Hemolytic Uremic Syndrome

Hemolytic Uremic Syndrome is a topic covered in the 5-Minute Pediatric Consult.

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Basics

Description

  • Hemolytic uremic syndrome (HUS) is characterized by the triad of acute kidney injury, thrombocytopenia, and hemolytic anemia with fragmentation of erythrocytes (schistocytes noted on peripheral smear).
  • Kidney dysfunction may manifest as hematuria and/or proteinuria and/or azotemia.
  • The term “atypical HUS” (aHUS) is used for non-Shiga toxin–producing Escherichia coli (STEC) HUS and specifically refers to familial complement-mediated HUS (does not include the sporadic causes listed below).
  • aHUS generally has a worse outcome than STEC-HUS.

Epidemiology

  • HUS is one of the leading causes of acute kidney injury in infants and young children.
    • Approximately 90% of childhood cases are associated with STEC-HUS, or typical HUS, and follow a diarrheal prodrome. Shigella dysenteriae is also a well-recognized infectious cause.
    • Other sporadic causes of HUS include:
      • Malignancy
      • Bone marrow and solid organ transplantation drugs (such as calcineurin inhibitors and antiplatelet agents)
      • Malignant hypertension
      • Autoimmune disorders (such as SLE and antiphospholipid syndrome)
      • Certain infections (Streptococcus pneumoniae, influenza, HIV)
  • STEC-HUS
    • Tends to occur in the summer months and may be sporadic or occur in epidemic outbreaks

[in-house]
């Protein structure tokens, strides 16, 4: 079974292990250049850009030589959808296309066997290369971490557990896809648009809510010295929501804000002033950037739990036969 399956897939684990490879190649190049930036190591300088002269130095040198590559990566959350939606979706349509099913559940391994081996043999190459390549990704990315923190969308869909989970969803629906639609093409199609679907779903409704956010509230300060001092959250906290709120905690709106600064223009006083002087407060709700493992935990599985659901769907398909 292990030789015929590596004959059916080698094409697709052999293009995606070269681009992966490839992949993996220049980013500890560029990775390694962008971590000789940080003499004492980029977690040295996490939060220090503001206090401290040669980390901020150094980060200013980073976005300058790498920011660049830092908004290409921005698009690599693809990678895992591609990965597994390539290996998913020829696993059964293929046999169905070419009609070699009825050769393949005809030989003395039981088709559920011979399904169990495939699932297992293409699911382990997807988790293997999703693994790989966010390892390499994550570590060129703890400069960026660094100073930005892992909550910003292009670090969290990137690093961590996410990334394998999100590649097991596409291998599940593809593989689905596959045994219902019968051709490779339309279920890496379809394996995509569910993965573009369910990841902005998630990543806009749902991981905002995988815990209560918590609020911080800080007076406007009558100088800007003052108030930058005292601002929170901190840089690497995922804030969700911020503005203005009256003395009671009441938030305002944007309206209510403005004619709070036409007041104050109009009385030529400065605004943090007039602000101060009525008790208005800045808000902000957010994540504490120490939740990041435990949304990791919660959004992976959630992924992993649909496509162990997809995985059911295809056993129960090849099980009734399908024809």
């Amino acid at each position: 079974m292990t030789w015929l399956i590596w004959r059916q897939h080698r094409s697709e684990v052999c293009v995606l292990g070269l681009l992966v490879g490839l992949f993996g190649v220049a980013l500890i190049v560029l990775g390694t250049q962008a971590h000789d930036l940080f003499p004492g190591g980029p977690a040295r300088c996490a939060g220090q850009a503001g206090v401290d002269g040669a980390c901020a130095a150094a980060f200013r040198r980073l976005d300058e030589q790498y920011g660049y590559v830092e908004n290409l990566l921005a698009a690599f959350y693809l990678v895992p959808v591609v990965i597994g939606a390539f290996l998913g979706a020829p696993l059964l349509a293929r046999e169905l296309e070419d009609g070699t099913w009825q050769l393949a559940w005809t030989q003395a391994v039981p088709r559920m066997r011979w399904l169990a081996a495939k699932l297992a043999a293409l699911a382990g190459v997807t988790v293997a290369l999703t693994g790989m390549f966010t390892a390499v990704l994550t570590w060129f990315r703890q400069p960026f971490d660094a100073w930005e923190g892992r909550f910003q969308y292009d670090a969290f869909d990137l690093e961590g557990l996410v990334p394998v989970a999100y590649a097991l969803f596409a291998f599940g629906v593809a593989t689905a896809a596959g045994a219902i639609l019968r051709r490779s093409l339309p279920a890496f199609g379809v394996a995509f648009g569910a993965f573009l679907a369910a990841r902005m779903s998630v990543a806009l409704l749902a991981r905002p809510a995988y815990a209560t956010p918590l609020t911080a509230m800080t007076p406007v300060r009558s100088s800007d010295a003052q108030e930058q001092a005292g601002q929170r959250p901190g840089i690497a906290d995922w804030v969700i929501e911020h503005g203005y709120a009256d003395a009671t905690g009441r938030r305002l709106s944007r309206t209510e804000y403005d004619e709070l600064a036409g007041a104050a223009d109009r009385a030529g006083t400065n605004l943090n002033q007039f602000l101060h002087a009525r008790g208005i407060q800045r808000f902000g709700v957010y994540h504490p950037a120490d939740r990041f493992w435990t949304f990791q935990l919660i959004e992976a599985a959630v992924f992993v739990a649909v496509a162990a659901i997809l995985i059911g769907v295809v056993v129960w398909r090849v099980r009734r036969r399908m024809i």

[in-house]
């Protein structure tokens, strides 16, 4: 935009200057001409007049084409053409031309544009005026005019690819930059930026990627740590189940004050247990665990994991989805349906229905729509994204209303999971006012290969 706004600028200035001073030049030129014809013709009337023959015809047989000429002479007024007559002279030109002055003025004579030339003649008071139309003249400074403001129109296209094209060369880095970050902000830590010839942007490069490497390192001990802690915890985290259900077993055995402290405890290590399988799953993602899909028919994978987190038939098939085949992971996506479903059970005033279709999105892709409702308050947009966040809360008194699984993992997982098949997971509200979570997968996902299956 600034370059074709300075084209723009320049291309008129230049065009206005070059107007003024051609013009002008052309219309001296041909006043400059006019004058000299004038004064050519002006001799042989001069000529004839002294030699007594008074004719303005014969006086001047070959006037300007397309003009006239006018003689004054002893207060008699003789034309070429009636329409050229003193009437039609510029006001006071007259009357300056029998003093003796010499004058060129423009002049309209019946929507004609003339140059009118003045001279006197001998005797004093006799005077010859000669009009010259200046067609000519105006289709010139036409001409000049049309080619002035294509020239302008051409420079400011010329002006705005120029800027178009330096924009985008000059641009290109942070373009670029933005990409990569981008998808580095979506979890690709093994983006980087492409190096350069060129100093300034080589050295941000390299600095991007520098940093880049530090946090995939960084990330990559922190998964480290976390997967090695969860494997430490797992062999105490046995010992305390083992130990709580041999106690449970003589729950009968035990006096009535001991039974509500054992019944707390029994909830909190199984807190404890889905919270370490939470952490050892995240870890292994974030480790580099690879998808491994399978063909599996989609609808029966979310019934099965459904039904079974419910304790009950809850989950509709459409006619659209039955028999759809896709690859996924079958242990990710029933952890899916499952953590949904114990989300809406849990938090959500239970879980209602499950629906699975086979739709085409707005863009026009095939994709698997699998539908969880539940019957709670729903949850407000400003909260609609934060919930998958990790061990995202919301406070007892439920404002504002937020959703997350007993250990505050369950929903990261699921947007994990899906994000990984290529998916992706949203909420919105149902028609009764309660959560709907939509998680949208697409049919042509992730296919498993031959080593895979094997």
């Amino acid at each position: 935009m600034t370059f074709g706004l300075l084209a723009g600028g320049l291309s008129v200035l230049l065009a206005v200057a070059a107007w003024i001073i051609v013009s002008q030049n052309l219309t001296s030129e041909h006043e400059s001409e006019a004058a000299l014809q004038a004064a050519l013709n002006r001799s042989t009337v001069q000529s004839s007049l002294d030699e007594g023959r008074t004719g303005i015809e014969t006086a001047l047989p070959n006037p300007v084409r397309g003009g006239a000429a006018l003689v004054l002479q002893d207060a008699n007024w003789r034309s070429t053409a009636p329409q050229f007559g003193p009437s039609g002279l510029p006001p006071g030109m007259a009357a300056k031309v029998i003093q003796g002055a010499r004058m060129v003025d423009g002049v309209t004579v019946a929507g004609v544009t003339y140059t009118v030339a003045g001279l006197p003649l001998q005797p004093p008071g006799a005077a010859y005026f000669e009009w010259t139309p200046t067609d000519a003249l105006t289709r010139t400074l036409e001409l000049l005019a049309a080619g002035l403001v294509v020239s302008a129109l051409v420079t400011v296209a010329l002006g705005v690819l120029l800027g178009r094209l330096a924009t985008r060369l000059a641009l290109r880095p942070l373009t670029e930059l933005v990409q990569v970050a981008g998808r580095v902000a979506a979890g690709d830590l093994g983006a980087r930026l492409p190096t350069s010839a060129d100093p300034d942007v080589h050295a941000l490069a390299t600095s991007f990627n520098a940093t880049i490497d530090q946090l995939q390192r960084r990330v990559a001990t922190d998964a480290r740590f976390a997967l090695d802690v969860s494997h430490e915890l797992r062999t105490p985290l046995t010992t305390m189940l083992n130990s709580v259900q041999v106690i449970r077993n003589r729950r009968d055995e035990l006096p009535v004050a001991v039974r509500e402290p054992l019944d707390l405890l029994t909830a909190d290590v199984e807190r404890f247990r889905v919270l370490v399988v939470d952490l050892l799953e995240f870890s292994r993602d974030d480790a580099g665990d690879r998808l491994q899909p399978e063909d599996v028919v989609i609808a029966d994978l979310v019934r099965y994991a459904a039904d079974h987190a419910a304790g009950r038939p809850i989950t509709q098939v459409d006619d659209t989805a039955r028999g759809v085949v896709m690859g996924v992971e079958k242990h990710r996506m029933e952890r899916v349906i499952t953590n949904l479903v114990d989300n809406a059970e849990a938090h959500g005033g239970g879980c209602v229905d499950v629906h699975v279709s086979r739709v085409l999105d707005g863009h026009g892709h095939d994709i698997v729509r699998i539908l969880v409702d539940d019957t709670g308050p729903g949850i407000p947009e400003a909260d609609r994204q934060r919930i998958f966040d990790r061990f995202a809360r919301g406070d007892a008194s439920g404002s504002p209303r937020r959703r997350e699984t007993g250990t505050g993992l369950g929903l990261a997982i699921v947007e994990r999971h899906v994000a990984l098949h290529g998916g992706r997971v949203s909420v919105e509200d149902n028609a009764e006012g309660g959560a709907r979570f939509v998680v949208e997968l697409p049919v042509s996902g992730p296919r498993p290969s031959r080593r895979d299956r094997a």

• Occurs mainly in older infants and young children between 6 months and 5 years of age
  • aHUS
    • Has no seasonal variation and can occur at any age (including early infancy); may be sporadic or familial

General Prevention

  • STEC is primarily found in the intestine of ruminants, particularly cattle, and can be transmitted by undercooked beef, unpasteurized milk, or by contamination of water and produce.
  • For adequate prevention, practice good hand hygiene, wash food well, and cook food, especially meat, thoroughly.

Pathophysiology

  • Vascular endothelial cell injury is central to the pathogenesis of all forms of HUS.
  • STEC colonize colonic mucosa, adhere to mucosal villi, and release Shiga toxin (Stx).
  • Stx enters the systemic circulation, where it causes endothelial cell injury via inflammation, upregulation of chemokine and cytokine production, and by binding to endothelial cell surface receptors (Gb3) and interrupting protein synthesis.
  • Endothelial cell injury exposes the thrombogenic basement membrane, causing platelet activation and local intravascular thrombosis.
  • In vitro studies show that glomerular endothelial cells and proximal tubular epithelial cells have receptors with very high affinity for Stx.
  • aHUS is caused by dysregulation of the alternate complement pathway.

Etiology

  • STEC-HUS: Most cases are caused by the O157:H7 strain of E. coli.
    • STEC most commonly infects children from 6 months to 5 years of age in the summer and the fall. The primary reservoir is cattle.
    • A negative stool culture in a patient who has HUS does not rule out STEC.
    • 10–15% of children who contract STEC+ E. coli 0157:H7 gastroenteritis develop HUS.
  • aHUS: Mutations of complement regulatory proteins are identifiable in ~60% of cases, with either an autosomal dominant or recessive inheritance. Reported mutations include complement factor H (most frequent), I, and B; membrane cofactor protein; and C3. Autoantibodies to complement factor H have also been reported as a cause of aHUS.
  • One of the common causes of sporadic non-STEC-HUS is S. pneumoniae infection.

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